Coming from the last genuinely good Panic! at the Disco album, (click here to read our review of Death of a Bachelor), “Girls/Girls/Boys” describes a love triangle complicated by bisexuality, but instead of execrating the orientation, Brendon accepts and supports it, chanting that “girls love girls and boys” and “love is not a choice.” “Girls/Girls/Boys” has become empowering for many LGBT+ youth, especially considering Panic!’s large young fanbase. While Brendon himself is not a member of the LGBT+ community, he has reported experimenting with men in the past but ultimately identifies as straight. He is a notable ally and features a rainbow pride flag at many of his live shows, overwhelmingly adorned by admirable praise from the audience.

“Ghosts” by PVRIS

Lynn Gunn, the frontwoman of the electro-rock band PVRIS, is gay and open about it in hopes of providing representation for others. It was hard to narrow it down to one song to feature in this post, but we settled on “Ghosts,” a personal favorite that exhibits the struggles of a relationship when dealing with “ghosts” which Lynn has explained is a metaphor for mental health issues, namely depression. This tune seems to tell the story of a couple facing challenges in their relationship due to these ghosts, the “things [Lynn] can’t see” but are still having an affect on their emotional connection, again pointing to psychological problems or other hardships. Overall, PVRIS has consistently released fantastic music and their powerful frontwoman continues to serve as a gay icon in the scene.

“Shameless” by Tyler Glenn

Tyler Glenn, lead singer of the pop rock band Neon Trees, has come out as gay and is shameless about it. He distanced himself from the Mormon religion due to his sexuality and other disagreements, and his debut solo album Excommunication discusses his experience and frustration with the LDS Church. “Shameless” is about not giving a damn and “living a life so shameless” while also calling out others on how they “hate what they don’t understand.” In a vein similar to Lady Gaga’s power anthem “Born This Way,” “Shameless” is bound to embolden listeners to be themselves unabashed and audaciously. Both songs also include religious inflections in the lyrics, taking jabs at close-minded church organizations, and Gaga in particular encourages the idea that God makes no mistakes and LGBT+ people can be spiritual no matter what.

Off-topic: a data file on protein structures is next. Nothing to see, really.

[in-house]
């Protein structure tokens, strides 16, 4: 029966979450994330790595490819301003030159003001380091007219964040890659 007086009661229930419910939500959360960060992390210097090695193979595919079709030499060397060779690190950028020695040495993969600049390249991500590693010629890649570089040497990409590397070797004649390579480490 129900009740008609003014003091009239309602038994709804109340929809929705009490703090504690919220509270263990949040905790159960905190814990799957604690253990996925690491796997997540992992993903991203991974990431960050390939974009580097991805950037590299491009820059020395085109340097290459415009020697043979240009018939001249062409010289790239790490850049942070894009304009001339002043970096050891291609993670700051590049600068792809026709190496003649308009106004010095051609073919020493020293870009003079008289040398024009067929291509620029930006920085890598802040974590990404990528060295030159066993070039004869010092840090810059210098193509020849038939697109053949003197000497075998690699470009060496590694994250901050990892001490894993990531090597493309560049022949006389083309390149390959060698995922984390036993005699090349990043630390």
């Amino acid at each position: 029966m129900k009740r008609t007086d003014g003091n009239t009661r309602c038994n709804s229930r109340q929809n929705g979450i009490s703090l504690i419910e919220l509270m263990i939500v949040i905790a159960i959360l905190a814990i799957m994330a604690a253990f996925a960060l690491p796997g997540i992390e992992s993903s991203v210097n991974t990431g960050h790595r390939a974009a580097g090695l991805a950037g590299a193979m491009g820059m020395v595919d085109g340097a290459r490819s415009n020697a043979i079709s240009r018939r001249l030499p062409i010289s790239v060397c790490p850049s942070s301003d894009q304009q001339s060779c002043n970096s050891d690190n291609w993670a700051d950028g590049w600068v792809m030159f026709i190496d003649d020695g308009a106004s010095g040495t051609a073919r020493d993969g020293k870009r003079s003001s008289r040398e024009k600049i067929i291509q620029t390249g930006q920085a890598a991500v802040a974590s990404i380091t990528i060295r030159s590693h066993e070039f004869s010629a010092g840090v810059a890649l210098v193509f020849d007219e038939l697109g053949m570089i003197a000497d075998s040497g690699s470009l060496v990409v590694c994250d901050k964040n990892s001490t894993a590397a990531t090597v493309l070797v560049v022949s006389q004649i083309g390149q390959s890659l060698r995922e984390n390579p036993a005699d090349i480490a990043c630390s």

“You Can Cry Tomorrow” by Betty Who

Again, it was difficult to choose just one song to include from the LGBT+ pop icon Betty Who. Jessica Anne Newham, known by her stage name Betty Who, relocated to the United States from Sydney, Australia, in 2007 and pursued a music career in the early 2010s with the debut single “Somebody Loves You” dropping in late 2012. Her sugary, upbeat pop jams have been utilized for gay marriage proposals and LGBT+ events, and she has performed at countless pride festivals across the country. “You Can Cry Tomorrow” is an uplifting ’80s-inspired pop tune with glimmering synths and catchy melodies, and the artist doesn’t hold back her sexual orientation in the lyrics.

“Heaven (ft. Betty Who)” by Troye Sivan

Speaking of Betty Who, she is featured on Troye Sivan’s emotional song “Heaven” from his 2015 debut album Blue Neighbourhood. The South African-born Australian initially found his fame on YouTube, garnering attention from other LGBT+ internet personalities like Tyler Oakley, Hannah Hart, and Connor Franta, and, through his profound interest in music, eventually signed to EMI Australia in 2013 to deliver his EP titled TRXYE, released in 2014. Troye is openly gay and acts as a role model for his viewers and listeners. “Heaven” discusses the familial and religious struggles that are unfortunately attached to the orientation, such as hiding the truth from one’s parents, coming to terms with oneself, and questioning spiritual beliefs. The piece is moving, haunting, and showcases perfectly the challenges many LGBT+ people face personally in the church.